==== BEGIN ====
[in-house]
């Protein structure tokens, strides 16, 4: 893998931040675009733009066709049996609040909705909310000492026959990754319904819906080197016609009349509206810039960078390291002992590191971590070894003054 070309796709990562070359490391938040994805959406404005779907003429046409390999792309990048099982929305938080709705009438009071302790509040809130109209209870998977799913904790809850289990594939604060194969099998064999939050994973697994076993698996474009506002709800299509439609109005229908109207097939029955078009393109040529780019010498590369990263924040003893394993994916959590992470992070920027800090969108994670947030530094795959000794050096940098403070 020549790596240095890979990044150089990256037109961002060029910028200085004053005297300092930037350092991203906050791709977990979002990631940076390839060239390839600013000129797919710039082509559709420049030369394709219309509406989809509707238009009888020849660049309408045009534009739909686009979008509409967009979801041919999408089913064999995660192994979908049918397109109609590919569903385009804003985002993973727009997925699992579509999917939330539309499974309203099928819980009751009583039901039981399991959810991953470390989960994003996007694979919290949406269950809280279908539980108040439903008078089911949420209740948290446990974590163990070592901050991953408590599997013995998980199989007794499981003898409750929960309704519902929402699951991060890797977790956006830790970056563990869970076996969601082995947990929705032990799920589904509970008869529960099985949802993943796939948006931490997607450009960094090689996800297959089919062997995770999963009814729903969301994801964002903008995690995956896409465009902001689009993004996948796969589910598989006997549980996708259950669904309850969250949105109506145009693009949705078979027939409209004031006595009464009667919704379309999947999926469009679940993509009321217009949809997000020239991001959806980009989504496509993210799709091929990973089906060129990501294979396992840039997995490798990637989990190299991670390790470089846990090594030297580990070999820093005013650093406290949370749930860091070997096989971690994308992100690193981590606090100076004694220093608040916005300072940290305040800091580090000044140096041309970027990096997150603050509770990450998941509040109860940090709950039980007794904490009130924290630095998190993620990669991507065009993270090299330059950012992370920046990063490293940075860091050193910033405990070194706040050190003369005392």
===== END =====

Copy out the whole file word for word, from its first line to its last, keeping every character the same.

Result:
[in-house]
């Protein structure tokens, strides 16, 4: 893998931040675009733009066709049996609040909705909310000492026959990754319904819906080197016609009349509206810039960078390291002992590191971590070894003054 070309796709990562070359490391938040994805959406404005779907003429046409390999792309990048099982929305938080709705009438009071302790509040809130109209209870998977799913904790809850289990594939604060194969099998064999939050994973697994076993698996474009506002709800299509439609109005229908109207097939029955078009393109040529780019010498590369990263924040003893394993994916959590992470992070920027800090969108994670947030530094795959000794050096940098403070 020549790596240095890979990044150089990256037109961002060029910028200085004053005297300092930037350092991203906050791709977990979002990631940076390839060239390839600013000129797919710039082509559709420049030369394709219309509406989809509707238009009888020849660049309408045009534009739909686009979008509409967009979801041919999408089913064999995660192994979908049918397109109609590919569903385009804003985002993973727009997925699992579509999917939330539309499974309203099928819980009751009583039901039981399991959810991953470390989960994003996007694979919290949406269950809280279908539980108040439903008078089911949420209740948290446990974590163990070592901050991953408590599997013995998980199989007794499981003898409750929960309704519902929402699951991060890797977790956006830790970056563990869970076996969601082995947990929705032990799920589904509970008869529960099985949802993943796939948006931490997607450009960094090689996800297959089919062997995770999963009814729903969301994801964002903008995690995956896409465009902001689009993004996948796969589910598989006997549980996708259950669904309850969250949105109506145009693009949705078979027939409209004031006595009464009667919704379309999947999926469009679940993509009321217009949809997000020239991001959806980009989504496509993210799709091929990973089906060129990501294979396992840039997995490798990637989990190299991670390790470089846990090594030297580990070999820093005013650093406290949370749930860091070997096989971690994308992100690193981590606090100076004694220093608040916005300072940290305040800091580090000044140096041309970027990096997150603050509770990450998941509040109860940090709950039980007794904490009130924290630095998190993620990669991507065009993270090299330059950012992370920046990063490293940075860091050193910033405990070194706040050190003369005392």